The Spectrum Analyzer is by far the most important piece of gear for any RF design work, unfortunately spectrum analyzers are also one of the most costly pieces of gear you can buy (A VNA is right up there too, but that's a different post). I have had access to spectrum analyzers at a few previous jobs which is great whenever you need to test your latest RF design. The problem is when you are at home working at your own bench at 2am, it's annoying to not be able to have access to this gear all of the time. Buying an analyzer is ideal, but costly. Anything new is pretty much out of the question, so the usual source of eBay is the place to go. Both Tektronix and HP/Agilent have some amazing pieces of gear for an 'affordable' amount (the Tek 49N series and HP 85NN series come to mind), the problem is any of these models can easily cost over $1000 in good working condition. The other issue with this equipment (like all older gear) is their age. Since most were used in a production or lab environment, they have been powered on for 8 hours a day for years. This can result in some crt burn in, the devices being way out of calibration, instabilities and other problems as most of the equipment in this class is 15+ years old (note that makes it affordable). I have had a good run with all my HP / Tek gear as this equipment is really built extremely well. As an example, my HP8614A signal generator was built in the 1960s and still works perfect today. So what happens if you want a spectrum analyzer but don't want to spend $1000+? As I found, there are a few options:
1. Buy a really old analyzer. Some of the older HP models will go for under $500. Keep in mind that these models usually have a max frequency range of no more than a few hundred Mhz.
2. Buy a lesser known brand. There are a handful of analyzers by Chinese companies that go for cheap. They may be perfectly fine, I just prefer to go with a good established brand if I'm going to invest in one.
3. Watch local auctions. There are a ton of company liquidation auction houses such as Dovebid that sell off large companies test equipment assets. These are great places to pick up gear. The issue with this is that there is no guarantee that the gear works (no one tests it) and if it is a valuable piece it will most likely get bid up pretty high. Packing and shipping can cost hundreds of dollars as well if you are not able to pick up the gear locally.
4. My favorite option. Buy gear whose primary purpose is not a spectrum analyzer, but has an analyzer hiding inside it. A lot of communication analyzers and cell phone test sets have an available spectrum analyzer option. I will look up unusual gear on eBay that seems to be selling for cheap and read the product literature on them. You will be surprised on what you will find. I have purchased both of my spectrum analyzers this way.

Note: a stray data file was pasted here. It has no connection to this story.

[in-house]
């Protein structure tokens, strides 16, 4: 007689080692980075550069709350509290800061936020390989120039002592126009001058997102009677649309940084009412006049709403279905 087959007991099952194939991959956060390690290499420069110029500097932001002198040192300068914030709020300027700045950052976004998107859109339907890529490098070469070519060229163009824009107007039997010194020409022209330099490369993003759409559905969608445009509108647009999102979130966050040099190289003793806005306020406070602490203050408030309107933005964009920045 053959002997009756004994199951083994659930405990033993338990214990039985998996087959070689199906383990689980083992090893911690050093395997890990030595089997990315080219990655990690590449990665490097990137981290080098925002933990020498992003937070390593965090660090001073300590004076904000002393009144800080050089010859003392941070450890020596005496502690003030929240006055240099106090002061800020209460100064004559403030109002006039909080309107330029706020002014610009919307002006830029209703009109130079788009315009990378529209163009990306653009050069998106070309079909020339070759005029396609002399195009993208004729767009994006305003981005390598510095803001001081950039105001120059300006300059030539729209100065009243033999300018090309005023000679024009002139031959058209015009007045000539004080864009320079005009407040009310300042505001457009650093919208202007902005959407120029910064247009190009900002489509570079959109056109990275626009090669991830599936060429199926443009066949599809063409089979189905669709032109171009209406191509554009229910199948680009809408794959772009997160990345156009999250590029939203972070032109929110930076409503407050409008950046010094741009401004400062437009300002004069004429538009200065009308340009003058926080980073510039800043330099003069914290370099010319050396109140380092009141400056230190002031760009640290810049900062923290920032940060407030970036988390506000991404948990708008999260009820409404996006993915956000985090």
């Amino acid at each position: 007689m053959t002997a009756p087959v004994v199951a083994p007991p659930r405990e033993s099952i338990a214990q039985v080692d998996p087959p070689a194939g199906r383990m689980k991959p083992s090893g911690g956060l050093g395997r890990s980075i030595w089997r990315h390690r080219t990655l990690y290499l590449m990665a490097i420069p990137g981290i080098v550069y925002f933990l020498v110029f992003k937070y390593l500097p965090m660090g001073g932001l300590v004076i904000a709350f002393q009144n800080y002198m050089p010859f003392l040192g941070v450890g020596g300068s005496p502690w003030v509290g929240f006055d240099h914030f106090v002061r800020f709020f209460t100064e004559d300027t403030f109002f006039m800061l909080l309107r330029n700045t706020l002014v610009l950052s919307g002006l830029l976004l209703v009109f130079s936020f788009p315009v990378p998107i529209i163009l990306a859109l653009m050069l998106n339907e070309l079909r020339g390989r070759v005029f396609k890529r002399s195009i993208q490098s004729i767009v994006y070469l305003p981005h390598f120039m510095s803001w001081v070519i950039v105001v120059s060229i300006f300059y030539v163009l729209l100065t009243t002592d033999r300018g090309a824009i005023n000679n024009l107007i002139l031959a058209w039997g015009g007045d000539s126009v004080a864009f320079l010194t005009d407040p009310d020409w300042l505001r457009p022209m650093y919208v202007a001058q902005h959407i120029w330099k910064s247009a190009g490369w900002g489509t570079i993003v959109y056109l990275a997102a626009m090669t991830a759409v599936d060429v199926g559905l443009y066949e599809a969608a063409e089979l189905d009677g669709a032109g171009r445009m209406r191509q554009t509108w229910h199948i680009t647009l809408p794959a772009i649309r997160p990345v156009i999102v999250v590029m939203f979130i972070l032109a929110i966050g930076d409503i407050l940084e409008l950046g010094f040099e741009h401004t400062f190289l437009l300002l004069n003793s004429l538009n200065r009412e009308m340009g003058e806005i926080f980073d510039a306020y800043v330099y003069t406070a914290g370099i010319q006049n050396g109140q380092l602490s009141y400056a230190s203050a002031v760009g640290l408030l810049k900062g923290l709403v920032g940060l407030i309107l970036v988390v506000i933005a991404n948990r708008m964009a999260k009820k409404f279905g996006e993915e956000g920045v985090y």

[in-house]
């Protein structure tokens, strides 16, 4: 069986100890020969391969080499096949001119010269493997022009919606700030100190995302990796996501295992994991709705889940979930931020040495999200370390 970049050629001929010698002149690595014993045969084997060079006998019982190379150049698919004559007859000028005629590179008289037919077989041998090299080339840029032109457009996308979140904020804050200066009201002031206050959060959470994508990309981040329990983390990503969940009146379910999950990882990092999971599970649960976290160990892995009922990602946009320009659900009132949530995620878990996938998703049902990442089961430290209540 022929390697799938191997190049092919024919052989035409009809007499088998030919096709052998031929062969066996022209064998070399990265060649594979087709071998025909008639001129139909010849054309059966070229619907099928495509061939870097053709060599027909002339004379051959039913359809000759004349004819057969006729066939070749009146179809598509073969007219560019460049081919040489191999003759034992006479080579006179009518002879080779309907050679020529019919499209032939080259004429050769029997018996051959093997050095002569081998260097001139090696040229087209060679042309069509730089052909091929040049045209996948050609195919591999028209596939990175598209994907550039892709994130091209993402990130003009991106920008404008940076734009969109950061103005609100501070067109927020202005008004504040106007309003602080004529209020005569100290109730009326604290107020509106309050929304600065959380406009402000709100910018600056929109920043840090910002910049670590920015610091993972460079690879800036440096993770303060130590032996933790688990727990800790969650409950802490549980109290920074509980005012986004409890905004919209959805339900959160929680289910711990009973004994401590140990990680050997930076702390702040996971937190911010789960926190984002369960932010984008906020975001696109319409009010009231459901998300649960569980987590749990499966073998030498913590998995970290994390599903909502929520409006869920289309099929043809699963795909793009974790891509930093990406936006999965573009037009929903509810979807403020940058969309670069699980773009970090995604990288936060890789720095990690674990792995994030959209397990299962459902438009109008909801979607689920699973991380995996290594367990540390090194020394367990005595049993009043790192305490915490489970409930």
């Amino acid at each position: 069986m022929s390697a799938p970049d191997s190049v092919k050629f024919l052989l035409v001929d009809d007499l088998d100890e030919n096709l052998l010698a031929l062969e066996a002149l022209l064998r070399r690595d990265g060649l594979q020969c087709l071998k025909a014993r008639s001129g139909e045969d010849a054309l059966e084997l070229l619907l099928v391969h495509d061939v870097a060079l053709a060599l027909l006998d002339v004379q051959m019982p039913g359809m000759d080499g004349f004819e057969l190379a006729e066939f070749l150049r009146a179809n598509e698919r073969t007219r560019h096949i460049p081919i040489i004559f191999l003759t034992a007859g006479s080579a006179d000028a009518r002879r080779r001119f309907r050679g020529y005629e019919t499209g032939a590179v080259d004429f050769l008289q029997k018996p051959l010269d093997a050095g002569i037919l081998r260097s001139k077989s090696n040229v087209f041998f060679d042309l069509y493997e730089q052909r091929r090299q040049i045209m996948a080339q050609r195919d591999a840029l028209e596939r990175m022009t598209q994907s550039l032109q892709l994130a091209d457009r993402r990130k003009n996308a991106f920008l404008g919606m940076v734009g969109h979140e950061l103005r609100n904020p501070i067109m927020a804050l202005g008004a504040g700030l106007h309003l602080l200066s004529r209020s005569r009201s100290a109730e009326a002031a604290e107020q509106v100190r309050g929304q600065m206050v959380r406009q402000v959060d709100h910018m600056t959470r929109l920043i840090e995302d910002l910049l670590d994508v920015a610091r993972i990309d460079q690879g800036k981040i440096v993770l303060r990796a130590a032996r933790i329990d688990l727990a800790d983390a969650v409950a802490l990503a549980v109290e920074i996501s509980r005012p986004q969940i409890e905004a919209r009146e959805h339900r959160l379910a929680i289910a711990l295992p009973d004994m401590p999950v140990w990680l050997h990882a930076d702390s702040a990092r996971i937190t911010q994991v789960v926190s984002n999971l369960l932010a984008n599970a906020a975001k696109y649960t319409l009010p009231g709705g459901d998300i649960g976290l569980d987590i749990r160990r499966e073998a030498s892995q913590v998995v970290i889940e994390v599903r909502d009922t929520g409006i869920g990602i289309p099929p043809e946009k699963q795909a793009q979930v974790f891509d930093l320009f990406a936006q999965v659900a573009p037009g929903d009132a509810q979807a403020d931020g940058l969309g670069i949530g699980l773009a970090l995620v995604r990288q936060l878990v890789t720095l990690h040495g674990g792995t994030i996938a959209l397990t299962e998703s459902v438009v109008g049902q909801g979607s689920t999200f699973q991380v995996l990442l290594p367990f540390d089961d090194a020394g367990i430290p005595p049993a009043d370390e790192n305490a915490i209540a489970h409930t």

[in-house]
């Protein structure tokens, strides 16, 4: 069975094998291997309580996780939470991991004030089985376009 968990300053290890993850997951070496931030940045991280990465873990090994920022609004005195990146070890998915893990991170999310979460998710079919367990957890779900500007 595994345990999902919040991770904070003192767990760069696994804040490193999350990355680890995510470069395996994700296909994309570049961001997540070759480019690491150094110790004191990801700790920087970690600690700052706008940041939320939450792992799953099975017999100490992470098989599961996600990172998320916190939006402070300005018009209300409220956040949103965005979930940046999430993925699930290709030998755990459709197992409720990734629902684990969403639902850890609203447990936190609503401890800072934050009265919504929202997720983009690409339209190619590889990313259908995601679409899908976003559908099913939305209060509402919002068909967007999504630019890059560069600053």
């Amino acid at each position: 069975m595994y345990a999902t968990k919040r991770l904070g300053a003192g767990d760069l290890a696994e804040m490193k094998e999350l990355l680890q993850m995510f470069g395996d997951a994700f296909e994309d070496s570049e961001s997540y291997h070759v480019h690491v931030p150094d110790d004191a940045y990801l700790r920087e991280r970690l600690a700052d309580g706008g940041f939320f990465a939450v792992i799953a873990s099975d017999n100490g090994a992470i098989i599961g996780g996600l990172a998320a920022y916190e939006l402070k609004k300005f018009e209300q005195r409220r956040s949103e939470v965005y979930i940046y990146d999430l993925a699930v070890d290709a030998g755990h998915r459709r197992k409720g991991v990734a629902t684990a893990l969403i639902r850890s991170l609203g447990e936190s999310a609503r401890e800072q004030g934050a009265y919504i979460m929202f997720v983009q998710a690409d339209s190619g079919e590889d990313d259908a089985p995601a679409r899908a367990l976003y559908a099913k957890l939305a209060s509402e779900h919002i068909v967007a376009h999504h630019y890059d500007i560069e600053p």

My first spectrum analyzer that I bought a few years ago is an HP8922H GSM test set. It is designed to replicate a GSM cell station to test GSM cell phones. It also has a bunch of options included one of which is option 006, a 10Mhz to 1Ghz spectrum Analyzer. You can find these for around $500 or less. Now 1Ghz is great, but you eventually reach the limits of what you can do with it. One of my current projects is building a hydrogen line radio telescope which at 1420Mhz is outside of my analyzers reach. I needed something to at least 2Ghz at this point to test my down converter so I began my search again.
While recently looking at more gear that was available I came across an Anritsu MT8801C radio communication analyzer. Not being familiar with Anritsu as most of my gear is HP/ Agilent and Tektronix, I did a bit of research into this particular model and discovered that not only was it an amazing piece of gear, but much like my HP8922H, it has an option for a 300Khz to 3Ghz spectrum analyzer (Option 07):
Being a communications analyzer it has a bunch of other nice features such as a 300Khz to 3Ghz RF frequency generator, and an RF power meter:
Here is a full span of 300Khz to 3Ghz to my outside wideband antenna:
A couple nice things about this analyzer is that it has a large LCD screen, is capable of displaying a full frequency span, it has a resolution of 1Hz, and a very fast interface. I checked its calibrated accuracy with my HP 8656B RF generator and it was spot on which made me very happy as well:
The additional 3dBm loss above is from the mini-circuits splitter I was using between the generator and analyzer.
Included with this unit was a nice shielded RF test chamber for no extra cost. I can only guess what this had cost new:
It will be a great tool for testing devices within a completely shielded environment from external interference.